Controversy over CAP capping and coupling plans

Farming unions and environmental groups have given a very mixed response to yesterday’s crucial vote by MEP’s on the future of the CAP.

Elements that could cut red tape for farmers, ease the burden of inspections and allow for more proportionate penalties were generally welcomed.

However, other proposals were criticised by some for potentially distorting the market and discriminating against larger UK farms.

Environmental groups also accused MEPs of “watering down” green proposals, which they say are now in danger of going backwards.

The decision to scrap the proposed requirement for farmers to declare their annual accounts to the RPA was a particularly welcome step, as this would reduce bureaucracy for farmers, said the NFU’s Gail Soutar on the BBC’s Farming Today programme.

But she said capping payments would discriminate against the UK’s larger farms and a possible recoupling of support payments in some areas – such as Scotland or Wales – could keep uncompetitive farmers producing regardless of whether the demand was there from the market, which ultimately disadvantaged all farmers.

“We do recognise that in some remote parts there might be a need for some support to maintain the current level of production, but we do not support the generalised use of coupled support across countries and regions,” she said.

But NFU Scotland’s chief executive Scott Walker said giving member states flexibility on coupling payments to specific sectors was a positive step. So too was the reduction of the ecological focus area requirement from 7% to 3% of land, he said.

“Hopes that European Parliament would accept sheep EID being removed from cross-compliance requirements appear to have been dashed, while other aspects on statutory requirements and GAEC appear more positive,” he added.

There was also “deep disappointment” at the decision to reinstate controversial sheep EID regulations into cross-compliance from NFU Cymru president Ed Bailey, although he too welcomed the flexibility that would help Welsh farmers move more gradually away from the historic basis payments to a new flat-rate system.

“With regards to greening measures, MEPs have sensibly agreed that farm-level restrictions on ploughing of permanent grassland need not be introduced in the first instance and that the Commission’s ludicrous proposal to set aside 7% of land for “ecological focus areas” should be slashed to 3%. However, an extremely disappointing element of yesterday’s vote was that not enough MEPs were able to support the good work farmers are already doing on farms.”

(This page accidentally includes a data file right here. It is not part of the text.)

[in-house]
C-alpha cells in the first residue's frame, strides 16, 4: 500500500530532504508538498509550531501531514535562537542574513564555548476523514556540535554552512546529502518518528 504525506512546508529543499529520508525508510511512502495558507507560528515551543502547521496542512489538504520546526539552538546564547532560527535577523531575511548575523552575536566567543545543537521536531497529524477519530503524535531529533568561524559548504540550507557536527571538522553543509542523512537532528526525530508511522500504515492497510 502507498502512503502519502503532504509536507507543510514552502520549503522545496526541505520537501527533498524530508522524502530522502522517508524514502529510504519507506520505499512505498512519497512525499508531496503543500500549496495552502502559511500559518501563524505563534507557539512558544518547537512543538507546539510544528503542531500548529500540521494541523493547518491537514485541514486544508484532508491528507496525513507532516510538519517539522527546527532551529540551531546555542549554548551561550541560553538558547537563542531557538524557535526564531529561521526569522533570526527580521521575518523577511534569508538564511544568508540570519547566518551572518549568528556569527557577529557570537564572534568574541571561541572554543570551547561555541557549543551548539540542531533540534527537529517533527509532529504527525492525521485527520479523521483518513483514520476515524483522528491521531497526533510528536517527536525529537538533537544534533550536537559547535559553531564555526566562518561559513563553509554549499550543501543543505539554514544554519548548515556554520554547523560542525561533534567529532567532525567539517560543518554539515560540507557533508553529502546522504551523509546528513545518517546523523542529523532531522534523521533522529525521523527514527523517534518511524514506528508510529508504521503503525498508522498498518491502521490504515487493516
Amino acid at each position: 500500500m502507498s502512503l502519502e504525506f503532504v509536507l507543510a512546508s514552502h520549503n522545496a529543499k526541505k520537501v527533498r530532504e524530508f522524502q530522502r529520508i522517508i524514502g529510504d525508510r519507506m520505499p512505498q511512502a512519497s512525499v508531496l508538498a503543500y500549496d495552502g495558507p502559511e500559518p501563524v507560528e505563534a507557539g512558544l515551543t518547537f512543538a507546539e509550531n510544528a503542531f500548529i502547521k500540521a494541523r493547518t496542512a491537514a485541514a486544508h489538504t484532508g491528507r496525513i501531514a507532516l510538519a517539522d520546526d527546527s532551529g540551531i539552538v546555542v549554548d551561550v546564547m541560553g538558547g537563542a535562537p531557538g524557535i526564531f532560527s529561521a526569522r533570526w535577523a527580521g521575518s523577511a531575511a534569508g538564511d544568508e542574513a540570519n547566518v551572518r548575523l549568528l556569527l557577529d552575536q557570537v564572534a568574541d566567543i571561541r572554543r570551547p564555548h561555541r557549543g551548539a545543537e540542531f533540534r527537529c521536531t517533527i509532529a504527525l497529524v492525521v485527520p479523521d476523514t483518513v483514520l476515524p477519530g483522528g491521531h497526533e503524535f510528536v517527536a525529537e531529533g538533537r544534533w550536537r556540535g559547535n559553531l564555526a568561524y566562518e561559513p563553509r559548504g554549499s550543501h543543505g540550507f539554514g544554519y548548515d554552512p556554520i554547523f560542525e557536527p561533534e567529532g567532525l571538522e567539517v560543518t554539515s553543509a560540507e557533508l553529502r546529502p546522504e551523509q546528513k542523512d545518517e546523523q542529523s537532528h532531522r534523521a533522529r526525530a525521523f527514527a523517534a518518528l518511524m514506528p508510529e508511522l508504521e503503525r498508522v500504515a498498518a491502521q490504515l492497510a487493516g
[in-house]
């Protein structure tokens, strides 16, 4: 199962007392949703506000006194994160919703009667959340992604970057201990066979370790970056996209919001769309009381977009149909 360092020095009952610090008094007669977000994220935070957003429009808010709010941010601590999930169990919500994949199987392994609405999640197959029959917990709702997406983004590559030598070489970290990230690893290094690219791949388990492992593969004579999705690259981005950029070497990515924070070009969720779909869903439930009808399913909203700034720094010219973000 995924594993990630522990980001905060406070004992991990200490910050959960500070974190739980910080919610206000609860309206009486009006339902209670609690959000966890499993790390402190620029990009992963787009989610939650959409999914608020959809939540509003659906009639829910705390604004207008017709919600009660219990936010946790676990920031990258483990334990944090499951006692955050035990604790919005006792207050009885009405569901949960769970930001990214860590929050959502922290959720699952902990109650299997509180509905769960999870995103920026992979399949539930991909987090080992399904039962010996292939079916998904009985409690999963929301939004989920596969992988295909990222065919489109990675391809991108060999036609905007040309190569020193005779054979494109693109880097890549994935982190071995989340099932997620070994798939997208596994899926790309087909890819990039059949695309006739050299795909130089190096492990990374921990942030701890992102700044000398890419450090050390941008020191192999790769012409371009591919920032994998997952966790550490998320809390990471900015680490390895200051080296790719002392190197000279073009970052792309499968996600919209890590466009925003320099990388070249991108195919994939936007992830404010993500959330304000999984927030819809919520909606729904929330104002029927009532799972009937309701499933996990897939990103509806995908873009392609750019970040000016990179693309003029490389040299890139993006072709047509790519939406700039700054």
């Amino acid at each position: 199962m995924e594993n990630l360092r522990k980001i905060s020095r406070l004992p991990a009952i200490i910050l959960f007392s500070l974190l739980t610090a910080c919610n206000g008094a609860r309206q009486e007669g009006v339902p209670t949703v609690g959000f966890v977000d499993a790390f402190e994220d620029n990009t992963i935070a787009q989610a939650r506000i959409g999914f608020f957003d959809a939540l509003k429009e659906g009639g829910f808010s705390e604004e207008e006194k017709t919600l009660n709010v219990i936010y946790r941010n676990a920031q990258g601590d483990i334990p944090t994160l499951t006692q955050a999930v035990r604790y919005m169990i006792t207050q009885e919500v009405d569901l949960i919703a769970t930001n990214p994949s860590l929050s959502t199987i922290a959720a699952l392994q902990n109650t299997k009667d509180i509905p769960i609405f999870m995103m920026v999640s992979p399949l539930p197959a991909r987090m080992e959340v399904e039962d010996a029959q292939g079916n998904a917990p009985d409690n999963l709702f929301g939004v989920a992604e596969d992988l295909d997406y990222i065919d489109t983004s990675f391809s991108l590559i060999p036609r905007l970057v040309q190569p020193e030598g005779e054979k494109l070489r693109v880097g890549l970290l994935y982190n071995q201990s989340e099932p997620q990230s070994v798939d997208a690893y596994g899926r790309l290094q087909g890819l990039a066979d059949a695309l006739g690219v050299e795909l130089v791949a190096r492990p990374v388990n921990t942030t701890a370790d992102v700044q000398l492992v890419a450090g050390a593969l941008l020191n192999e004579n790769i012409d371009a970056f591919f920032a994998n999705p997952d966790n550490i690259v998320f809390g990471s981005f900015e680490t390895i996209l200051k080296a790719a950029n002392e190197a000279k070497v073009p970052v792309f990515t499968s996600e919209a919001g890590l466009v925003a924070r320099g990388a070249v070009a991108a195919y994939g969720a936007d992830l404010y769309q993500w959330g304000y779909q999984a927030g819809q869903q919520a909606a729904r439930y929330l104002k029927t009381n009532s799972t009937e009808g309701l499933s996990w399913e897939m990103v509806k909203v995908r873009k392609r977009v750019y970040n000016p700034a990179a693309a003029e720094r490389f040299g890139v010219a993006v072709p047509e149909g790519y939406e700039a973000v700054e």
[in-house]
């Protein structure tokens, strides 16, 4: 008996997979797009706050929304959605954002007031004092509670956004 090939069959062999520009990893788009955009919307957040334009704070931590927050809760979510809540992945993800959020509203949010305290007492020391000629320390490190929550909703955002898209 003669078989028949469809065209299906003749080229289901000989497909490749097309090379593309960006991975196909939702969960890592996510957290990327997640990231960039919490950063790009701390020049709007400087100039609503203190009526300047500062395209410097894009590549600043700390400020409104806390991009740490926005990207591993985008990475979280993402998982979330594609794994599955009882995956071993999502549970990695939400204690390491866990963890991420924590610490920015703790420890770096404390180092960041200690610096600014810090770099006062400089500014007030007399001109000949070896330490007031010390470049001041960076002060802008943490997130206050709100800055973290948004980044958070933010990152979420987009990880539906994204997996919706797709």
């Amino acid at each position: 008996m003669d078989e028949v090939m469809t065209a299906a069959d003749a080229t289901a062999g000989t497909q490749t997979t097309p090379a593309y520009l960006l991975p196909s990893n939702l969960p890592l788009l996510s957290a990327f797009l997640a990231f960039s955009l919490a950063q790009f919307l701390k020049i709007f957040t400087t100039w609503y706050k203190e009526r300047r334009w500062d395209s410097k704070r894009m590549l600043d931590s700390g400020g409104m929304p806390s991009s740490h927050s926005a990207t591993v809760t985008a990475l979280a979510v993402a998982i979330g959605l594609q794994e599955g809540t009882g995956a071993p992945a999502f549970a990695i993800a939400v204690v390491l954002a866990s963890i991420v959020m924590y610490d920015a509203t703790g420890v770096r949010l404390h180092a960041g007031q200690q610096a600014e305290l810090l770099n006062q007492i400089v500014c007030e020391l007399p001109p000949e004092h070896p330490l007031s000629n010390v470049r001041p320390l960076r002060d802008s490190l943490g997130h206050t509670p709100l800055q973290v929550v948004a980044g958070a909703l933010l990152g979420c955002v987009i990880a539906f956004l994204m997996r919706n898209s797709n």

Not enough for environment

But the RSPB’s Jenna Hegarty said the reduction in ecological focus areas was a particular disappointment. “MEPs have stamped their distaste for additional environmental conditions by watering down these environmental proposals. Essentially parliament is setting the bar so low that we’re already doing it, and that’s not a reform.”

A decision to reject a provision to protect wetlands and carbon-rich soils was also disappointing, she added. “We could see this reform going backwards rather than forwards.”

Emma Hockridge, Soil Association head of policy, shared a similar view. “In general the voting does not move us significantly towards an ambitious reform of the CAP, which supports sustainable farming systems and the green economy.

“We are pleased that explicit support schemes for organic farming and agri-environment climate measures in Pillar 2 have been agreed, but we are disappointed that the ring-fencing of 25% of the Rural Development budget for these measures has not been significantly increased. We will continue to fight for a greener CAP in the next round of negotiations.”

Friends of the Earth Europe said the reforms didn’t go far enough and called for much stronger measures to protect the environment and smaller farms.

“Tens of thousands of Europeans have been calling for a farming revolution and the movement against industrial agriculture and factory farms won’t stop here. Politicians must listen to citizens instead of big business and produce a truly green farming policy for Europe,” said Stanka Becheva, food and agriculture campaigner.

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